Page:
in prison, respectively, for multiple terrorism-related offenses.”
[Exec. Order] § 1(h). “And in October 2014, a native of
Somalia who had been brought to the United States as a child
refugee and later became a naturalized United States citizen was
(quoting Michael Barbaro and Alan Rappeport, In Testy Exchange, Donald Trump Interrupts and
‘Morning Joe’ Cuts to Commercial, New York Times (Dec. 8, 2015), available at
ts-and-morning-joe-cuts-to-commercial/)); Br. of Muslim Advocates et al. as Amici Curiae in
Supp. of Pls.' Mot. for TRO, ECF No. 198, at 10-11 (“On June 13, 2016, after the attack on a
nightclub in Orlando, Florida, Mr. Trump said in a speech: ‘I called for a ban after San Bernardino,
and was met with great scorn and anger, but now many are saying I was right to do so.’ Mr.
Trump then specified that the Muslim ban would be ‘temporary,’ ‘and apply to certain ‘areas of the
world when [sic] there is a proven history of terrorism against the United States, Europe or our
allies, until we understand how to end these threats.’”) (quoting Transcript: Donald Trump’s
national security speech, available at http://www.politico.com/story/2016/06/
This Court is not the first to examine these issues. In Aziz v. Trump, United States District Court
Judge Leonie Brinkema determined that plaintiffs were likely to succeed on the merits of their
Establishment Clause claim as it related to Executive Order No. 13,769. Accordingly, Judge
Brinkema granted the Commonwealth of Virginia’s motion for preliminary injunction. Aziz v.
Trump, ___ F. Supp. 3d ___, 2017 WL 580855, at *7–*10 (E.D. Va. Feb. 13, 2017).
sentenced to 30 years in prison for attempting to use a weapon of
mass destruction[.]” Id. Iraq is no longer included in the ambit
of the travel ban, id., and the Order states that a waiver could be
granted for a foreign national that is a “young child.” Id.
TRO Mem. 13. Other indicia of pretext asserted by Plaintiffs include the delayed
timing of the Executive Order, which detracts from the national security urgency
claimed by the Administration, and the Executive Order’s focus on nationality,
which could have the paradoxical effect of “bar[ring] entry by a Syrian national who
has lived in Switzerland for decades, but not a Swiss national who has immigrated to
Syria during its civil war,” revealing a “gross mismatch between the [Executive]
Order’s ostensible purpose and its implementation and effects.” Pls.’ Reply 20
While these additional assertions certainly call the motivations behind the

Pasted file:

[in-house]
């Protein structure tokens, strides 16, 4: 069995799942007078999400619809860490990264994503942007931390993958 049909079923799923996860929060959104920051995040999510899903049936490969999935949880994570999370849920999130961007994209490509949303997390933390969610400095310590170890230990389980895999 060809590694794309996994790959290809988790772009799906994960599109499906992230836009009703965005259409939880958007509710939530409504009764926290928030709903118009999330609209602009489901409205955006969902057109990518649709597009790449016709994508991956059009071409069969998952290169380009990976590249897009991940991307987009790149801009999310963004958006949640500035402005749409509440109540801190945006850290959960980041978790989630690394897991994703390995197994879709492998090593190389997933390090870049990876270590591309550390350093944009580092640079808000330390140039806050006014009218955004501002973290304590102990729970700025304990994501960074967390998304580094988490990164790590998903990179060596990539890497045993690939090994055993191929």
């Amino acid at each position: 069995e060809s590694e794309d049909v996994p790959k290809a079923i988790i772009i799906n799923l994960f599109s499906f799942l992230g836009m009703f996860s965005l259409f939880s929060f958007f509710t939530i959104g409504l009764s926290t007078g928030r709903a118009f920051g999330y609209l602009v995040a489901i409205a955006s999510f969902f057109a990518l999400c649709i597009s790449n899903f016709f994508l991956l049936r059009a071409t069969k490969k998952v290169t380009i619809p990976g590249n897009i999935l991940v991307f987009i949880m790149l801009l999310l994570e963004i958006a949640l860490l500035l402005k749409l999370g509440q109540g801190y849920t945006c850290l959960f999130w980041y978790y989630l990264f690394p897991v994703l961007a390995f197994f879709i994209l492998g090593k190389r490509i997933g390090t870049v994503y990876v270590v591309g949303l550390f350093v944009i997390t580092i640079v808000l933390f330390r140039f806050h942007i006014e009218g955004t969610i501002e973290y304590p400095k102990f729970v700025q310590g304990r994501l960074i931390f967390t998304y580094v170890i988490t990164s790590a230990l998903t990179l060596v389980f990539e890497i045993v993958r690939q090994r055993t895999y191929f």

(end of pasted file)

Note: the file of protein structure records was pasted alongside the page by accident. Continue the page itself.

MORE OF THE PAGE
Executive Order into greater question,16 they are not necessary to the Court’s
Establishment Clause determination. See Aziz, 2017 WL 580855, at *8 (the
Establishment Clause concerns addressed by the district court’s order “do not
involve an assessment of the merits of the president’s national security judgment.
Instead, the question is whether [Executive Order No. 13,769] was animated by
See also Br. of T.A., a U.S. Resident of Yemeni Descent, as Amicus Curiae in Supp. of Pls.’ Mot.
for TRO, ECF No. 200, at 15-25 (detailing evidence contrary to the Executive Order’s national
national security concerns at all, as opposed to the impermissible notion of, in the
context of entry, disfavoring one religious group, and in the context of refugees,
favoring another religious group”).
Nor does the Court’s preliminary determination foreclose future Executive
action. As the Supreme Court noted in McCreary, in preliminarily enjoining the
third iteration of a Ten Commandments display, “we do not decide that the
[government’s] past actions forever taint any effort on their part to deal with the
subject matter.” McCreary, 545 U.S. at 873–74; see also Felix v. City of
Bloomfield, 841 F.3d 848, 863 (10th Cir. 2016) (“In other words, it is possible that a
government may begin with an impermissible purpose, or create an unconstitutional
effect, but later take affirmative actions to neutralize the endorsement message so
that “adherence to a religion [is not] relevant in any way to a person’s standing in the
political community.” (quoting Lynch v. Donnelly, 465 U.S. 668, 687 (1984)
(O’Connor, J., concurring))). Here, it is not the case that the Administration’s past
conduct must forever taint any effort by it to address the security concerns of the
nation. Based upon the current record available, however, the Court cannot find the
actions taken during the interval between revoked Executive Order No. 13,769 and
the new Executive Order to be “genuine changes in constitutionally significant
conditions.” McCreary, 545 U.S. at 874.17 The Court recognizes that “purpose
needs to be taken seriously under the Establishment Clause and needs to be
understood in light of context; an implausible claim that governmental purpose has
changed should not carry the day in a court of law any more than in a head with
common sense.” Id. Yet, context may change during the course of litigation, and
the Court is prepared to respond accordingly.
Last, the Court emphasizes that its preliminary assessment rests on the
peculiar circumstances and specific historical record present here. Cf. Aziz, 2017
WL 580855, at *9 (“The Court’s conclusion rests on the highly particular ‘sequence
of events’ leading to this specific [Executive Order No. 13,769] and the dearth of
evidence indicating a national security purpose. The evidence in this record
focuses on the president’s statements about a ‘Muslim ban’ and the link Giuliani